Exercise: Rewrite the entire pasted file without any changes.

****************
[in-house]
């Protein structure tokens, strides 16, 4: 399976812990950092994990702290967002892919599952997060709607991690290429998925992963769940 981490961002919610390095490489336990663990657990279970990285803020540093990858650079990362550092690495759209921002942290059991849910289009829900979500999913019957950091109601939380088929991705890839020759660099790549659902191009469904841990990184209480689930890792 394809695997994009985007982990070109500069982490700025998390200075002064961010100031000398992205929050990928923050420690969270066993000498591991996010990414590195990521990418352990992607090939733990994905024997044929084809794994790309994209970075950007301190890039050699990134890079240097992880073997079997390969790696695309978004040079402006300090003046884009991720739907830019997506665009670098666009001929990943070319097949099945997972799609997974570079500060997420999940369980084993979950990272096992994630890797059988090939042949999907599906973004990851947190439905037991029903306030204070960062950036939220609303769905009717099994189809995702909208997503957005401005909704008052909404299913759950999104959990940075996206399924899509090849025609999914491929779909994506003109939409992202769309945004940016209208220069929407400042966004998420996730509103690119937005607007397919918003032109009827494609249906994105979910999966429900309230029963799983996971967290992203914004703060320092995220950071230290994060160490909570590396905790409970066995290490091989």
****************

[in-house]
């Protein structure tokens, strides 16, 4: 399976812990950092994990702290967002892919599952997060709607991690290429998925992963769940 981490961002919610390095490489336990663990657990279970990285803020540093990858650079990362550092690495759209921002942290059991849910289009829900979500999913019957950091109601939380088929991705890839020759660099790549659902191009469904841990990184209480689930890792 394809695997994009985007982990070109500069982490700025998390200075002064961010100031000398992205929050990928923050420690969270066993000498591991996010990414590195990521990418352990992607090939733990994905024997044929084809794994790309994209970075950007301190890039050699990134890079240097992880073997079997390969790696695309978004040079402006300090003046884009991720739907830019997506665009670098666009001929990943070319097949099945997972799609997974570079500060997420999940369980084993979950990272096992994630890797059988090939042949999907599906973004990851947190439905037991029903306030204070960062950036939220609303769905009717099994189809995702909208997503957005401005909704008052909404299913759950999104959990940075996206399924899509090849025609999914491929779909994506003109939409992202769309945004940016209208220069929407400042966004998420996730509103690119937005607007397919918003032109009827494609249906994105979910999966429900309230029963799983996971967290992203914004703060320092995220950071230290994060160490909570590396905790409970066995290490091989």